Washington, Feb 5 (ANI): Danish scientists have made a novel discovery that would help in preventing life-threatening malaria in pregnant women and their unborn children.
The team from University of Copenhagen have identified a protein known as VAR2CSA that enables malaria parasites to accumulate in the placenta and can therefore potentially be used as the main component in a vaccine to trigger antibodies that protect pregnant women against malaria.
They are planning to test the efficacy of the protein-based vaccine on humans.
The malaria parasites accumulate in the placenta, resulting in children being born prematurely and underweight. The women are also at greater risk of dying during pregnancy and childbirth.
"The malaria research group discovered the protein VAR2CSA, which is responsible for malaria parasite binding in the placenta, in 2003," said Associate Professor Ali Salanti from the centre.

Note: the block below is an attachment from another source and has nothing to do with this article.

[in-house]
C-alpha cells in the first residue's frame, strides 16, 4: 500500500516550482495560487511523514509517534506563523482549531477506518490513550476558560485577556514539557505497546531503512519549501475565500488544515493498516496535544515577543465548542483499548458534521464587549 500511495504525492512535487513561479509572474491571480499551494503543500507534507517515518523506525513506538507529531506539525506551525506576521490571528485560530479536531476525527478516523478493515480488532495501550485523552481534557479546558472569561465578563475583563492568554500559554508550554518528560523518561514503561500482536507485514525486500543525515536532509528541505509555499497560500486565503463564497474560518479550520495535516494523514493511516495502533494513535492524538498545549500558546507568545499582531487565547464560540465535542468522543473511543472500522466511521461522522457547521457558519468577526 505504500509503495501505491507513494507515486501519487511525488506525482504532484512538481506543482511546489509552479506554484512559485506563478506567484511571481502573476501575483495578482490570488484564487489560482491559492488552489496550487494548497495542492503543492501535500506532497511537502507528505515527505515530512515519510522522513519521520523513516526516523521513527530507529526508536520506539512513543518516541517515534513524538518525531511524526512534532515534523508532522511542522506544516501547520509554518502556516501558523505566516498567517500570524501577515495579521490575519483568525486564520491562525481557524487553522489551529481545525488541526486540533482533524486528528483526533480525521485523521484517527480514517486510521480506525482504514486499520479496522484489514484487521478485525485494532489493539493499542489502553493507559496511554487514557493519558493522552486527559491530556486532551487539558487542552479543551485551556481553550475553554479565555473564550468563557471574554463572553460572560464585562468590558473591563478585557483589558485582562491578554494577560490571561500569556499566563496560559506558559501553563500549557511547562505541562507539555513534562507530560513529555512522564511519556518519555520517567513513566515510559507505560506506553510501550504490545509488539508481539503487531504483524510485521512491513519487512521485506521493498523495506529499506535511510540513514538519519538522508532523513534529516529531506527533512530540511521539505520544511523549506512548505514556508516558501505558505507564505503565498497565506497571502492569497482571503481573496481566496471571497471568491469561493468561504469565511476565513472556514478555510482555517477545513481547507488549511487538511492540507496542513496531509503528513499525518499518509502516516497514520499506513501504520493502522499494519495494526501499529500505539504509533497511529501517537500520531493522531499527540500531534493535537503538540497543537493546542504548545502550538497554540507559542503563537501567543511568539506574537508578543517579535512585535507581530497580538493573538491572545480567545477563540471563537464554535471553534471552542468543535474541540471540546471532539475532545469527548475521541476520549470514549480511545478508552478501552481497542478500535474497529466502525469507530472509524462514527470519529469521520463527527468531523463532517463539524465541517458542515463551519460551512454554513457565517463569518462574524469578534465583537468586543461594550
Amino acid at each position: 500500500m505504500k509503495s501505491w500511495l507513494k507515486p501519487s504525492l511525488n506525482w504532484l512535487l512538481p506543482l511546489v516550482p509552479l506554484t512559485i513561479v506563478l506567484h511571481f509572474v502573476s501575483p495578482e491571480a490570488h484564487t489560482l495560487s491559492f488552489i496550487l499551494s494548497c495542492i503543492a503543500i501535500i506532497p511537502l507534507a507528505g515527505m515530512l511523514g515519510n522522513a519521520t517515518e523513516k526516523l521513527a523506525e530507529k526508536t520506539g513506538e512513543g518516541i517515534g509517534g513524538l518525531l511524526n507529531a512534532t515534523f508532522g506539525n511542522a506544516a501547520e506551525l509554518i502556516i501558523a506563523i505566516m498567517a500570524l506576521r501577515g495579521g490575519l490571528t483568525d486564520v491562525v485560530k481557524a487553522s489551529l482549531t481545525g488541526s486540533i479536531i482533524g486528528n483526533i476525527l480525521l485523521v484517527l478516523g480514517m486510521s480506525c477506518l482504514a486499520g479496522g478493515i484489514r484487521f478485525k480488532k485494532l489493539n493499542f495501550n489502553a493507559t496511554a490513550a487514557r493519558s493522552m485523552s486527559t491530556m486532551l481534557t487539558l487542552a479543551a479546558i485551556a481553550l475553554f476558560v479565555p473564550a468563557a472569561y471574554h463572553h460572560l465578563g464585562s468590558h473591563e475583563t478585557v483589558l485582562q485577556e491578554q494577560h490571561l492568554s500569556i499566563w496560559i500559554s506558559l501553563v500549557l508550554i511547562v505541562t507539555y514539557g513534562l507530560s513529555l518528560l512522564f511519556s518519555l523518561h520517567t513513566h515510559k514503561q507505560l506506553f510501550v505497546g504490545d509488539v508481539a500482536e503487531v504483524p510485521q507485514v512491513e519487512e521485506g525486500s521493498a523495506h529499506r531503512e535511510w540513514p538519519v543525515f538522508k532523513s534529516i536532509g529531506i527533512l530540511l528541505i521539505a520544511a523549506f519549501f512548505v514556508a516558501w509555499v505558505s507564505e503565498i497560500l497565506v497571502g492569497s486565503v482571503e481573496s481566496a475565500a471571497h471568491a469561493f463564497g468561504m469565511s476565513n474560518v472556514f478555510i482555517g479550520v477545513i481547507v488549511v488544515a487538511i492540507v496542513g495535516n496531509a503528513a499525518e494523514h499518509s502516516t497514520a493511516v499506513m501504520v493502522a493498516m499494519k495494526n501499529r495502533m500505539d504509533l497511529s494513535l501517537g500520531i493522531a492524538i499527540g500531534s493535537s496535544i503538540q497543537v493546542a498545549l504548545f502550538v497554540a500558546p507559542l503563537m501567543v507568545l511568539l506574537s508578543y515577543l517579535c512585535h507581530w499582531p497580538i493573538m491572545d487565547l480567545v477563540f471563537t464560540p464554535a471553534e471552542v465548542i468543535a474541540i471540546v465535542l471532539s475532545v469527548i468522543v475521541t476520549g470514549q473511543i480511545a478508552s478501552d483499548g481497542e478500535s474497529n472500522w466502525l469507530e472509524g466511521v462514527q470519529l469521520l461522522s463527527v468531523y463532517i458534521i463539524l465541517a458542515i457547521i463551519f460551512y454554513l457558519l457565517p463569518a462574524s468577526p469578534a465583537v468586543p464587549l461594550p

"The aim is to produce a vaccine based on VAR2CSA which elicits antibodies that stop the parasite from binding to the placenta. The challenge for us has been to produce the entire protein in the laboratory, as it is very large and so technically complex.
"Now that we've managed to do this, we're a big step closer to developing a human vaccine, as we can already test it as a vaccine in animals."
The researchers tested the antibodies that were produced in the laboratory on a number of malaria parasites from pregnant women in Tanzania.
"These antibodies seem to be effective at preventing the parasite from accumulating in the placental tissue," said Professor Thor Theander from The Tanzanian National Institute for Medical Research.
"The next step is to investigate whether we can elicit the same antibodies and so protect against the disease by vaccinating humans. Then the vaccine will be a reality," Theander added.
The study appears in the Journal of Molecular Biology. (ANI)